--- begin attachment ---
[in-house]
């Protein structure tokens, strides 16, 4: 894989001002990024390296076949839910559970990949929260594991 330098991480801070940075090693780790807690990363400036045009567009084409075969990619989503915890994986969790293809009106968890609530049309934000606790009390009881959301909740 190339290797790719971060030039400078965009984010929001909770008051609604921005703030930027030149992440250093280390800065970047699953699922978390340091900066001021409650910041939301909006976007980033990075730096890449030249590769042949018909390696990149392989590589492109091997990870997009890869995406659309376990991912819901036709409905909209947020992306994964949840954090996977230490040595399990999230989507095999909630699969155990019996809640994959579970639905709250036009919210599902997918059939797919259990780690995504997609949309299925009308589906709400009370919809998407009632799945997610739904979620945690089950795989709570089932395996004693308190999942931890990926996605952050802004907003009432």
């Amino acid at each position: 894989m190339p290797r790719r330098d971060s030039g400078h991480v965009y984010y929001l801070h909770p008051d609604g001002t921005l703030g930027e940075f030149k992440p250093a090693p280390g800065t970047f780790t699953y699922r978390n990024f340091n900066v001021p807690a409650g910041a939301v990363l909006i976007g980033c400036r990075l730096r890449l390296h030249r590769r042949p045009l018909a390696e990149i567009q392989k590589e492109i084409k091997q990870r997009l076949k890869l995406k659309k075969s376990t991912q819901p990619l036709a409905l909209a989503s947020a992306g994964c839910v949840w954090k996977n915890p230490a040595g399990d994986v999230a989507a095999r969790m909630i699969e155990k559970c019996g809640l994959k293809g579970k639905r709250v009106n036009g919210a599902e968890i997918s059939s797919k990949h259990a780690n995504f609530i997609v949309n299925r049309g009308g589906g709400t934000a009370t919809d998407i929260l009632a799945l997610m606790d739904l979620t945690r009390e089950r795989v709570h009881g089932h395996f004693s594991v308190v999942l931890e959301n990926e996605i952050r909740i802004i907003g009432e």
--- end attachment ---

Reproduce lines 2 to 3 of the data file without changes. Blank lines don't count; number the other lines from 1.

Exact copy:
């Protein structure tokens, strides 16, 4: 894989001002990024390296076949839910559970990949929260594991 330098991480801070940075090693780790807690990363400036045009567009084409075969990619989503915890994986969790293809009106968890609530049309934000606790009390009881959301909740 190339290797790719971060030039400078965009984010929001909770008051609604921005703030930027030149992440250093280390800065970047699953699922978390340091900066001021409650910041939301909006976007980033990075730096890449030249590769042949018909390696990149392989590589492109091997990870997009890869995406659309376990991912819901036709409905909209947020992306994964949840954090996977230490040595399990999230989507095999909630699969155990019996809640994959579970639905709250036009919210599902997918059939797919259990780690995504997609949309299925009308589906709400009370919809998407009632799945997610739904979620945690089950795989709570089932395996004693308190999942931890990926996605952050802004907003009432």
């Amino acid at each position: 894989m190339p290797r790719r330098d971060s030039g400078h991480v965009y984010y929001l801070h909770p008051d609604g001002t921005l703030g930027e940075f030149k992440p250093a090693p280390g800065t970047f780790t699953y699922r978390n990024f340091n900066v001021p807690a409650g910041a939301v990363l909006i976007g980033c400036r990075l730096r890449l390296h030249r590769r042949p045009l018909a390696e990149i567009q392989k590589e492109i084409k091997q990870r997009l076949k890869l995406k659309k075969s376990t991912q819901p990619l036709a409905l909209a989503s947020a992306g994964c839910v949840w954090k996977n915890p230490a040595g399990d994986v999230a989507a095999r969790m909630i699969e155990k559970c019996g809640l994959k293809g579970k639905r709250v009106n036009g919210a599902e968890i997918s059939s797919k990949h259990a780690n995504f609530i997609v949309n299925r049309g009308g589906g709400t934000a009370t919809d998407i929260l009632a799945l997610m606790d739904l979620t945690r009390e089950r795989v709570h009881g089932h395996f004693s594991v308190v999942l931890e959301n990926e996605i952050r909740i802004i907003g009432e």